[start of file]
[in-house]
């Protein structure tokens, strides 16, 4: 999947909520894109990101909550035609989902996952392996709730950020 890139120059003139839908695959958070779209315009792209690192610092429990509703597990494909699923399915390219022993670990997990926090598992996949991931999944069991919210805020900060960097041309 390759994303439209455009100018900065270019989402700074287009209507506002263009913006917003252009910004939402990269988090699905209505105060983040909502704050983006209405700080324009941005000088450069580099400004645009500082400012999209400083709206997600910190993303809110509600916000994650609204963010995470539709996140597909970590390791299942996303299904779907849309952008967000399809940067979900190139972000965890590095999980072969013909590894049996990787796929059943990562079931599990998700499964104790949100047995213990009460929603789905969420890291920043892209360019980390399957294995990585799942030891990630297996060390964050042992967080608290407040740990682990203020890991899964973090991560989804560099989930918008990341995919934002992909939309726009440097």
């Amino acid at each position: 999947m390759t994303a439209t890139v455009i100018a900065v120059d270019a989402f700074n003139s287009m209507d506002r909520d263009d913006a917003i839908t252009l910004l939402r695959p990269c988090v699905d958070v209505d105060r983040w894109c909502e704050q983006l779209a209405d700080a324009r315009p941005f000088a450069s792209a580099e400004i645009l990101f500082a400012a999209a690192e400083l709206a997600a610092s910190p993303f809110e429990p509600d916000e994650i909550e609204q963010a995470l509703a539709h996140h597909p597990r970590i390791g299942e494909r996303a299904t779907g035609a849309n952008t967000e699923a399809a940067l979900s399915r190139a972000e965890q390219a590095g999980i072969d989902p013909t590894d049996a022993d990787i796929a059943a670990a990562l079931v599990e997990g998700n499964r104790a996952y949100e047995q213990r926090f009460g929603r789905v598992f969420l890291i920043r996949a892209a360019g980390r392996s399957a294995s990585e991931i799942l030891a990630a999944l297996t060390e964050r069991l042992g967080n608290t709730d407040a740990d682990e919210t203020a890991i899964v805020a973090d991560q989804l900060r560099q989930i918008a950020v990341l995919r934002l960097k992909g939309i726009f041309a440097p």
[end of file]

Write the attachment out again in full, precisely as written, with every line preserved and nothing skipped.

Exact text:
[in-house]
């Protein structure tokens, strides 16, 4: 999947909520894109990101909550035609989902996952392996709730950020 890139120059003139839908695959958070779209315009792209690192610092429990509703597990494909699923399915390219022993670990997990926090598992996949991931999944069991919210805020900060960097041309 390759994303439209455009100018900065270019989402700074287009209507506002263009913006917003252009910004939402990269988090699905209505105060983040909502704050983006209405700080324009941005000088450069580099400004645009500082400012999209400083709206997600910190993303809110509600916000994650609204963010995470539709996140597909970590390791299942996303299904779907849309952008967000399809940067979900190139972000965890590095999980072969013909590894049996990787796929059943990562079931599990998700499964104790949100047995213990009460929603789905969420890291920043892209360019980390399957294995990585799942030891990630297996060390964050042992967080608290407040740990682990203020890991899964973090991560989804560099989930918008990341995919934002992909939309726009440097």
């Amino acid at each position: 999947m390759t994303a439209t890139v455009i100018a900065v120059d270019a989402f700074n003139s287009m209507d506002r909520d263009d913006a917003i839908t252009l910004l939402r695959p990269c988090v699905d958070v209505d105060r983040w894109c909502e704050q983006l779209a209405d700080a324009r315009p941005f000088a450069s792209a580099e400004i645009l990101f500082a400012a999209a690192e400083l709206a997600a610092s910190p993303f809110e429990p509600d916000e994650i909550e609204q963010a995470l509703a539709h996140h597909p597990r970590i390791g299942e494909r996303a299904t779907g035609a849309n952008t967000e699923a399809a940067l979900s399915r190139a972000e965890q390219a590095g999980i072969d989902p013909t590894d049996a022993d990787i796929a059943a670990a990562l079931v599990e997990g998700n499964r104790a996952y949100e047995q213990r926090f009460g929603r789905v598992f969420l890291i920043r996949a892209a360019g980390r392996s399957a294995s990585e991931i799942l030891a990630a999944l297996t060390e964050r069991l042992g967080n608290t709730d407040a740990d682990e919210t203020a890991i899964v805020a973090d991560q989804l900060r560099q989930i918008a950020v990341l995919r934002l960097k992909g939309i726009f041309a440097p």